The number one board governance issue that gets nonprofits in trouble is directors and senior leadership failing to be sufficiently active and informed.
That was the takeaway from a panel discussion during the recent public day of the annual conference of the National Association of Attorneys General (NAAG) and National Association of State Charity Officials (NASCO) at The Westin City Center in Washington, D.C.
Vernetta Walker, vice president for programs and chief governance officer at BoardSource; James Joseph, a partner with Arnold & Porter, LLP, and Tennessee Deputy Attorney General Janet Kleinfelter, who heads the Public Interest Division, participated in a panel titled, “Board education: Top 10 ways to get investigated and how board education can help prevent it.”
Too often in the recruitment process, board members recruit friends for a vacancy, selling them on the idea that it doesn’t require a lot to be a board member. “That’s the bar they’re setting,” Walker said. Board members also might fall back on the fact that they’re “just a volunteer,” assume someone else on the board will take care of it, or just don’t have time to ask staff about financials.
Among other ways that boards can get themselves investigated:
- Safeguarding assets. Fraud and embezzlement also are failures to adequately protection donor information. Money and a lack of oversight, put together, creates a bad situation, said Joseph. “The key to safeguarding assets is duty of care, one of the fundamental institutional duties,” he said.
- Conflicts of interest. Would the media and your mother understand? Kleinfelter recalled a situation where an architect who was a member of a nonprofit board helped to write a grant proposal and whose firm ended up getting a contract via that proposal.
Excessive compensation and or an executive director with too much power. “How many times do we see a board rubber-stamp what an executive director does? It’s just a lot easier to say, ‘you know what’s best, we’re just volunteers, we have a day job,”’ Kleinfelter said. You have to justify what you’re paying your people and the board should have some oversight in setting compensation, Joseph said.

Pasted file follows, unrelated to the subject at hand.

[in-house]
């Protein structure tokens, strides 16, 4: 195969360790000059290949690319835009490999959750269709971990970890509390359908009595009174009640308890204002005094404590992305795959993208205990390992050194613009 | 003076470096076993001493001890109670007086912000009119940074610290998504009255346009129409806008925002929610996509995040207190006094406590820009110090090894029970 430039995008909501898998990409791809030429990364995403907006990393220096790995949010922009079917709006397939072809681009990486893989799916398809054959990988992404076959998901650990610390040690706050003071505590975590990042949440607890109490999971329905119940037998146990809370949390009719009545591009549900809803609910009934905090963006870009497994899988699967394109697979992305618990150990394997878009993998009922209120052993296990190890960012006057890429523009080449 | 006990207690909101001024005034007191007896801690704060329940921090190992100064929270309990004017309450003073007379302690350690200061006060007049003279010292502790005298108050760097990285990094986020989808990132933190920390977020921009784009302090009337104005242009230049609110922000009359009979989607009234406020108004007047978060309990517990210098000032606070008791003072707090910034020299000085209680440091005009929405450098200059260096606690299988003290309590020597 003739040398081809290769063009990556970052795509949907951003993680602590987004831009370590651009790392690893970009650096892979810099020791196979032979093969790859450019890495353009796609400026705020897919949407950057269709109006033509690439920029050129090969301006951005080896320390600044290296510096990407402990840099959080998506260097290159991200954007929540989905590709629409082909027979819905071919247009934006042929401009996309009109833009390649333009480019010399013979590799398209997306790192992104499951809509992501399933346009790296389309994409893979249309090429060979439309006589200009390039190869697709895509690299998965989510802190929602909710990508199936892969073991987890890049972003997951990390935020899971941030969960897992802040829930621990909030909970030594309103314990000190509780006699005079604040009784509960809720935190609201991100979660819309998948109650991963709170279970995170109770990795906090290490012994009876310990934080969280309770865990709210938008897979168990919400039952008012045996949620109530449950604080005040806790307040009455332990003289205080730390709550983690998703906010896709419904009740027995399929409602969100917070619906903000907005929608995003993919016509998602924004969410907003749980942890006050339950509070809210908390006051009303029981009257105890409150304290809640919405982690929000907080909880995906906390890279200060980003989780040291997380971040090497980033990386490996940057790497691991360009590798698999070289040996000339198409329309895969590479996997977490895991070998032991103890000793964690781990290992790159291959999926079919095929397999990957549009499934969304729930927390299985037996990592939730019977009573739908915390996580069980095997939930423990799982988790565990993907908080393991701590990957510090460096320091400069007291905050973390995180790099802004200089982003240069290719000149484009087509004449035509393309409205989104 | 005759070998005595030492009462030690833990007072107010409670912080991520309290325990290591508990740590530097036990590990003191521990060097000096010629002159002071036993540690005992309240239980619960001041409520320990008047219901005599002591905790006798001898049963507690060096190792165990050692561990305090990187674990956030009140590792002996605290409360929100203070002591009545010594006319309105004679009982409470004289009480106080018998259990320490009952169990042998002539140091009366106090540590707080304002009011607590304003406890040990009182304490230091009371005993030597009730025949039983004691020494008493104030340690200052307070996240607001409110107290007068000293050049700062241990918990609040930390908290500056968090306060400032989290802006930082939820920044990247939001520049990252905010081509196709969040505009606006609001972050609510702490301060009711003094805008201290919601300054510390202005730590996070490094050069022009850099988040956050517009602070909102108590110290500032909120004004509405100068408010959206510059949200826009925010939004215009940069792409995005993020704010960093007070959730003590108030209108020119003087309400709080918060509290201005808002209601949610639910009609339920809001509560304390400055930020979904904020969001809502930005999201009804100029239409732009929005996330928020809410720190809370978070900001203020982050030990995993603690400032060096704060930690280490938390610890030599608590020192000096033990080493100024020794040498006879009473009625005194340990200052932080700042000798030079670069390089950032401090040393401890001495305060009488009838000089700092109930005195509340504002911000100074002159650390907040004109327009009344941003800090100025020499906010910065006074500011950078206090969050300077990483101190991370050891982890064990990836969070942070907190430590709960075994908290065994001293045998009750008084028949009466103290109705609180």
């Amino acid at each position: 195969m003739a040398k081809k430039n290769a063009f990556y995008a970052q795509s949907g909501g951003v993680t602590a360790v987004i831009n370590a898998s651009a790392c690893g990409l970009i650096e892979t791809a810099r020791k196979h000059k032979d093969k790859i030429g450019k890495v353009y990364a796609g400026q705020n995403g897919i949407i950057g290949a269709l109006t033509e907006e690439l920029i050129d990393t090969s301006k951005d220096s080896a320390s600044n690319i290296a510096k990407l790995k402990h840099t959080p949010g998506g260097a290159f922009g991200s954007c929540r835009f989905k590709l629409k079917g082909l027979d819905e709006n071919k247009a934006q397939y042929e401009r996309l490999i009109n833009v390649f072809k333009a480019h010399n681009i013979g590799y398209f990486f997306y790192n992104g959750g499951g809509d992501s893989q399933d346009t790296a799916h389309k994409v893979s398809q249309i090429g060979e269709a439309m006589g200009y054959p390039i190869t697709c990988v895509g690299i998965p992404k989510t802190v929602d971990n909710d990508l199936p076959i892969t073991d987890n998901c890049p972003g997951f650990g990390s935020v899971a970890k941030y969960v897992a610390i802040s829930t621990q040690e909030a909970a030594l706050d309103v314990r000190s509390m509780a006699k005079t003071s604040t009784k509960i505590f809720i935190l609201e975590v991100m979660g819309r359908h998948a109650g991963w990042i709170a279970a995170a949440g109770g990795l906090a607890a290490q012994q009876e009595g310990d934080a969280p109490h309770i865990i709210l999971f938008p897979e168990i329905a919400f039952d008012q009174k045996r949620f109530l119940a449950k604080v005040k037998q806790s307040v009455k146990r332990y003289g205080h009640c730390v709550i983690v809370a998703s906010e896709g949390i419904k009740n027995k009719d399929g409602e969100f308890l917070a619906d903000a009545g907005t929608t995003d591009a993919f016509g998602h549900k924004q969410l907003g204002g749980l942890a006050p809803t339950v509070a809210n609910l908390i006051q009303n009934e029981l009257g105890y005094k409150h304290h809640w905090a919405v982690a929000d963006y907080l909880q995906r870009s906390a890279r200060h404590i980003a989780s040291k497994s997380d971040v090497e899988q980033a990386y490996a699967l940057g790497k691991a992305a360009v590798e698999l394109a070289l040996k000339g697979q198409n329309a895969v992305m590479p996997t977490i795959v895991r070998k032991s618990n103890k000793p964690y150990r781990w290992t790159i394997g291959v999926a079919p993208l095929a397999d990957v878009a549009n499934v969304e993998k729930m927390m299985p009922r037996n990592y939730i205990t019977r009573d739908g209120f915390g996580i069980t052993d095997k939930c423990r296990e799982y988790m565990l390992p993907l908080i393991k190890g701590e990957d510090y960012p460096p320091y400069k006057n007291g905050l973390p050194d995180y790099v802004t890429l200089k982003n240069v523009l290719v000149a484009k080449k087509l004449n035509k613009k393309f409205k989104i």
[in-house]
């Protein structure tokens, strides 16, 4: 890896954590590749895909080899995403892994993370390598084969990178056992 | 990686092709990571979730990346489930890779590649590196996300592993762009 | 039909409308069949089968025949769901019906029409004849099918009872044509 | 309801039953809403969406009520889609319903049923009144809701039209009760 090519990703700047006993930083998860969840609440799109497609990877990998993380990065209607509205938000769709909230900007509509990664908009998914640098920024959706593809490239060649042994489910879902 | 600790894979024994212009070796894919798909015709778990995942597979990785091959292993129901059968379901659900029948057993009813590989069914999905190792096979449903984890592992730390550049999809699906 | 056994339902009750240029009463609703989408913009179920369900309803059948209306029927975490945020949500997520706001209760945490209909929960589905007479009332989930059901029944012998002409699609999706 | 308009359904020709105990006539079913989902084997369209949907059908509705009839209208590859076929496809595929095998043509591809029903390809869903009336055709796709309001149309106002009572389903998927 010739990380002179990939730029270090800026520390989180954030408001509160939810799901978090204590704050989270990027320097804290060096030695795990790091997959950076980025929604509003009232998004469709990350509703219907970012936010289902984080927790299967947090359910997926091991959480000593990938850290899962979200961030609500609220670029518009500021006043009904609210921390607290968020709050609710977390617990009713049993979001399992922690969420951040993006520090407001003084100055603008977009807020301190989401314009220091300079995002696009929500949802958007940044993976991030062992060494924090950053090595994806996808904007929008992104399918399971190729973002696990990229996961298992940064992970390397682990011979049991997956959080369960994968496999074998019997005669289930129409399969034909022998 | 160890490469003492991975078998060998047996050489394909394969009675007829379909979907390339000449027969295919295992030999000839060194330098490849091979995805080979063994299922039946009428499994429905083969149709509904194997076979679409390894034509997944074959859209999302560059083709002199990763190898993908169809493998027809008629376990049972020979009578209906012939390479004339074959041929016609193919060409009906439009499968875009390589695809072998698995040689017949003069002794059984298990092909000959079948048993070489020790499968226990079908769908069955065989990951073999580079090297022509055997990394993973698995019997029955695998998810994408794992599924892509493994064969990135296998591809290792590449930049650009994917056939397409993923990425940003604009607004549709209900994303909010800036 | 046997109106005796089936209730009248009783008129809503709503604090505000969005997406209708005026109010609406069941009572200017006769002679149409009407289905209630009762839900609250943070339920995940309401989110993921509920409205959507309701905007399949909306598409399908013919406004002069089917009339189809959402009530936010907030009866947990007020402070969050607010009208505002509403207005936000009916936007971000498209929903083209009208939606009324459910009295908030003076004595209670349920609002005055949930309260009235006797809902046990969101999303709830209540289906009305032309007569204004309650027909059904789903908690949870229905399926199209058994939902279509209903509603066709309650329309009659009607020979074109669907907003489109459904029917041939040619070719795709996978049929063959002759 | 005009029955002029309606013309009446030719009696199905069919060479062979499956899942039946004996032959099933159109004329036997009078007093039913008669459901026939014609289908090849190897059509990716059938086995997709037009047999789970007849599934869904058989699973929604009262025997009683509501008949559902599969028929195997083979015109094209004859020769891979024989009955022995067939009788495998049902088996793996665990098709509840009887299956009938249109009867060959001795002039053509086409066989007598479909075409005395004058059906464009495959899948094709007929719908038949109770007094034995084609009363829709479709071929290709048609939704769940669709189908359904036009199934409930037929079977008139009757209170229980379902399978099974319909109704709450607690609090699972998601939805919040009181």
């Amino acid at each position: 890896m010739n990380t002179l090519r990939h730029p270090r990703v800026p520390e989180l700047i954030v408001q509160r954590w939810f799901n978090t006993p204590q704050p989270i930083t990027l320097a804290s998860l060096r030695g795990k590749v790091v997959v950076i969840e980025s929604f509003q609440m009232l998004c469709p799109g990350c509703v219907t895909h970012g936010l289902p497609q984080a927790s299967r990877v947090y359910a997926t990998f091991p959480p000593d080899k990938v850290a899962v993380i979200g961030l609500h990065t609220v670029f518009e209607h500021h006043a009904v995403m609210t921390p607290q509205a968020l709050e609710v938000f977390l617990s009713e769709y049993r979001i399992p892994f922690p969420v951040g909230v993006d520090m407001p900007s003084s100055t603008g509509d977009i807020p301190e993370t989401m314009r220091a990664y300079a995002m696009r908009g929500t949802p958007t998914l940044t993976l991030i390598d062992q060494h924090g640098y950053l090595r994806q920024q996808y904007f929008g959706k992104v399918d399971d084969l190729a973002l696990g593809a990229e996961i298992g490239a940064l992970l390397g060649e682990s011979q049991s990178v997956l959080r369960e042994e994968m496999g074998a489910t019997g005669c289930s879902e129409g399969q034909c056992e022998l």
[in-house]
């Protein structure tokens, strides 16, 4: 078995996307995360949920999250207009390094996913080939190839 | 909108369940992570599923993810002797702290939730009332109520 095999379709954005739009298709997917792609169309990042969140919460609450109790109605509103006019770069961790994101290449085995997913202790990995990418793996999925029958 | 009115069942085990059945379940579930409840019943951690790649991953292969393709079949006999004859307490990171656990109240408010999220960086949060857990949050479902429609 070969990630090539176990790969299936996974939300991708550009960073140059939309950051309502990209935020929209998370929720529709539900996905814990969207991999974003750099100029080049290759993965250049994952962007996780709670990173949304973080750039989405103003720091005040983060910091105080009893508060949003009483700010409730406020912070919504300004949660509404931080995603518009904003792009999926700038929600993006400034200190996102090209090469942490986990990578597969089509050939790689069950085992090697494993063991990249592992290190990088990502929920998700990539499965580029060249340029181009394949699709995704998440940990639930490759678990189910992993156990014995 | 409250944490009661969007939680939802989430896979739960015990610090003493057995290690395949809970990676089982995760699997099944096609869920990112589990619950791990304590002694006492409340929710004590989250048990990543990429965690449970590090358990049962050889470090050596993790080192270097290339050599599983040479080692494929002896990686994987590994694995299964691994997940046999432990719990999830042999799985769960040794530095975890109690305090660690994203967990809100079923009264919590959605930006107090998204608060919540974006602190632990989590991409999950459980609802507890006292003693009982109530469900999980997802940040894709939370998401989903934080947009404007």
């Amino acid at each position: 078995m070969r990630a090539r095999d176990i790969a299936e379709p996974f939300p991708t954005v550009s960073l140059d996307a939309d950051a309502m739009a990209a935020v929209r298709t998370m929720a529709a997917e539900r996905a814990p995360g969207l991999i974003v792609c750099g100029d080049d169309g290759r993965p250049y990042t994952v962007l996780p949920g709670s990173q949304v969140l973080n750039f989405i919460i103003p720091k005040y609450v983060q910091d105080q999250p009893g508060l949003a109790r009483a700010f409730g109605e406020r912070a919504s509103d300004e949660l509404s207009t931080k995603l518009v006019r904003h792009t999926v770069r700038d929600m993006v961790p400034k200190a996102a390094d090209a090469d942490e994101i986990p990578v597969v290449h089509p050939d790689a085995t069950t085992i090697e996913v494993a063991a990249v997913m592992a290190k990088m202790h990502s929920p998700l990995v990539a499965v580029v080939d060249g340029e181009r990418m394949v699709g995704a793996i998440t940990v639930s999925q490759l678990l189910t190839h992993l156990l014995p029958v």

Clear failure to follow the mission of the nonprofit. What was the purpose of the nonprofit? The board cannot be asleep at the wheel. Joseph said this is duty of obedience. Mission drift is usually very subtle, Walker said, and usually occurs because a board is following the money. Ask boards, what are you willing and not willing to do for money, Walker said. “Sometimes boards go after the money,” Joseph said.
- Membership issues/managing board conflict. “If you don’t resolve conflicts — we will,” Kleinfelter said. If you don’t have a culture where people can self-report, they’re going to report it to our office, or worse, to the press,” she said.
Public accountability and transparency. Failure to comply with federal and state reporting requirements or failure to keep adequate and timely records. Because it’s cheaper, smaller nonprofits might not have anything but electronic bank statements. If no one is saving .pdfs of bank statements, organizations have to go to the bank to get statements if an attorney general’s office requests them.